Susan Rice, leaving the administration, talks of what is potential in a divided nation

Home coverage adviser Susan Rice speaks throughout a information briefing on the White Home on Jan. 26, 2021. Rice is stepping down from the submit. Drew Angerer/Getty Photographs conceal caption


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Drew Angerer/Getty Photographs

Home coverage adviser Susan Rice speaks throughout a information briefing on the White Home on Jan. 26, 2021. Rice is stepping down from the submit.

Drew Angerer/Getty Photographs

Susan Rice is stepping down from her submit as President Biden’s chief home coverage adviser. It’s the newest of her a number of turns in authorities.

Through the Obama administration, Rice held high-profile international coverage positions, together with nationwide safety adviser. In a memoir, she wrote about President Barack Obama’s alternative to not bomb Syria in 2013: “There have been solely dangerous choices and worse ones.”

Rice tells NPR that one thing related has been true about home points throughout the first 2 1/2 years of the Biden administration: On divisive topics, one of the best hope has usually been to take the least dangerous choice. But she didn’t sound like she felt it had been her hardest job: “Whereas there are numerous intractable home points, I dare say there could also be extra internationally,” she stated.

President Biden says his top domestic policy adviser, Susan Rice, is leaving

Rice’s employees assembled a listing of accomplishments by which she performed some function. The record touches a lot of the agenda of the administration as an entire. It’s a guidelines of particular coverage adjustments that might have an effect on many lives, although they’ve hardly ever dominated information headlines — objects like “beginning the method for a minimal nursing residence staffing commonplace,” increasing “postpartum Medicaid protection in additional than 30 states” and launching “the 988 Suicide & Disaster Lifeline.”

Gun management and immigration pose the hardest challenges

Some points did dominate the headlines, and in an exit interview we mentioned her eager about two particularly tough ones: gun management and immigration.

Biden wants to boost background checks on gun buyers. But it's hard without Congress

One yr in the past this week, a gunman killed 19 kids and two lecturers in a college in Uvalde, Texas. The shock was nice sufficient that Congress handed the primary bipartisan gun laws in many years — nevertheless it was extraordinarily modest, together with measures comparable to providing incentives to states to enact crimson flag legal guidelines. Biden took equally modest steps by govt order; extra dramatic measures comparable to a renewed assault-weapons ban seem politically out of attain.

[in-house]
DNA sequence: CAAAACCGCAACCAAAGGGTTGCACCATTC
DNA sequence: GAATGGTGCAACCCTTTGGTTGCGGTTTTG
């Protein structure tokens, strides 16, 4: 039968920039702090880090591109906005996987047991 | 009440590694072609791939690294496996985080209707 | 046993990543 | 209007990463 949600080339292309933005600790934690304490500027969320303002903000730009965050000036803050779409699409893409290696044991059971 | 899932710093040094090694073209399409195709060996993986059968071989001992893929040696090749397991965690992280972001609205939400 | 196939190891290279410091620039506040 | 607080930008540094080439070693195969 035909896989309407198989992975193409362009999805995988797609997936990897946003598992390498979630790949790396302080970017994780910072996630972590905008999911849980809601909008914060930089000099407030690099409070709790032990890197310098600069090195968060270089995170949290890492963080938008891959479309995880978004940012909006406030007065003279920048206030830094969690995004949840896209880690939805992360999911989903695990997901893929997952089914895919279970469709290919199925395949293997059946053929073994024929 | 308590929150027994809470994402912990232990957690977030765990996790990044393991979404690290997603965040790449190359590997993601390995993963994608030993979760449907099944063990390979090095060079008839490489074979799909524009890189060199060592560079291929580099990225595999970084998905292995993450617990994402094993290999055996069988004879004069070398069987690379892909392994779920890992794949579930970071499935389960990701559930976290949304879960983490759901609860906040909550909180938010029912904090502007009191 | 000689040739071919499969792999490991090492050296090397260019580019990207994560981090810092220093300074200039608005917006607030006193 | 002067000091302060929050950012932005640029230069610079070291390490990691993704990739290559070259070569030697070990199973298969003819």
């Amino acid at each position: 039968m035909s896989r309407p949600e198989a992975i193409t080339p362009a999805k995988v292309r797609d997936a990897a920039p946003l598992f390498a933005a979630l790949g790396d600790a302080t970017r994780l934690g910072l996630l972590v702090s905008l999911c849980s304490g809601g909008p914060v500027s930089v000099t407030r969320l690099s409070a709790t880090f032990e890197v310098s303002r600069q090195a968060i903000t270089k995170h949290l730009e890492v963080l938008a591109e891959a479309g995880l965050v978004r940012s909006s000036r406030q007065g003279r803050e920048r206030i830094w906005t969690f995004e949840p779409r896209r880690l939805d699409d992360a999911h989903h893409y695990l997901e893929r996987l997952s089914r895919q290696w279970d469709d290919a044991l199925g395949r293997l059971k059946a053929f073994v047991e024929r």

“The president has taken as a lot govt motion as is feasible, actually, with the authorities that the president has,” Rice argued. The remaining was out of the administration’s palms. “Clearly, we needed Congress to do extra,” she stated. Republicans have insisted that the Second Modification to the Structure bars most gun regulation, they usually have additionally resisted measures seen as constitutional.

“I’m an optimist,” Rice stated, however argued that “Congress in the mean time just isn’t adequately reflecting the desire of the individuals.”

Immigration policy is uncertain now that Title 42 has been lifted

Federal immigration coverage is, if something, extra divisive, and the division cuts throughout get together strains. The suitable-wing media ecosystem performs up the risks of migrants and asylum-seekers, however big-city Democratic mayors from El Paso, Texas, to New York have additionally stated their cities have too many to deal with. The previous two Democratic presidents — Obama and Biden — have been painted by Republicans as too welcoming to new arrivals, whereas they’ve additionally confronted assaults from progressives who’ve known as them too merciless.

“We’re a nation of immigrants,” Rice stated, “but we are also a nation of legal guidelines,” needing to “implement our legal guidelines and safe our borders, at the same time as we on the identical time allow those that want the refuge or asylum to have the ability to make their claims.”

Early within the administration, the U.S. made a higher effort to absorb unaccompanied minors who had been crossing the border, uniting them with households or sponsors in america. It quickly grew to become obvious that a few of these minors had been getting used as youngster laborers by their sponsors. Rice insisted that the administration was “very involved” and has improved its techniques for monitoring kids.

What’s left after Title 42

This month, the administration lastly confronted the expiration of Title 42, the pandemic-era authorized authority first utilized by the Trump administration to make it simpler to expel asylum-seekers and others. To the dismay of immigrant advocates, the administration had lengthy resisted lifting the restriction, which was largely seen as an excuse for deportation. It has now been changed by a mixture of insurance policies that make it simpler for some individuals to use for asylum legally, whereas additionally making it simpler to expel others who cross the border illegally.

“We’re opening up lawful pathways for individuals who qualify to return to america by means of packages that Republican governors and Republican lawyer generals and people in Congress are attempting to overturn,” Rice stated. On the identical time, she asserted, “the quantity of people that have sought to cross between our ports of entry with out authorization has fallen by over 75% since Title 42 was lifted.”

Rice acknowledged that this obvious success could not final. But it surely counts among the many cases throughout her contentious tenure by which, she suggests, the least dangerous choice was ok.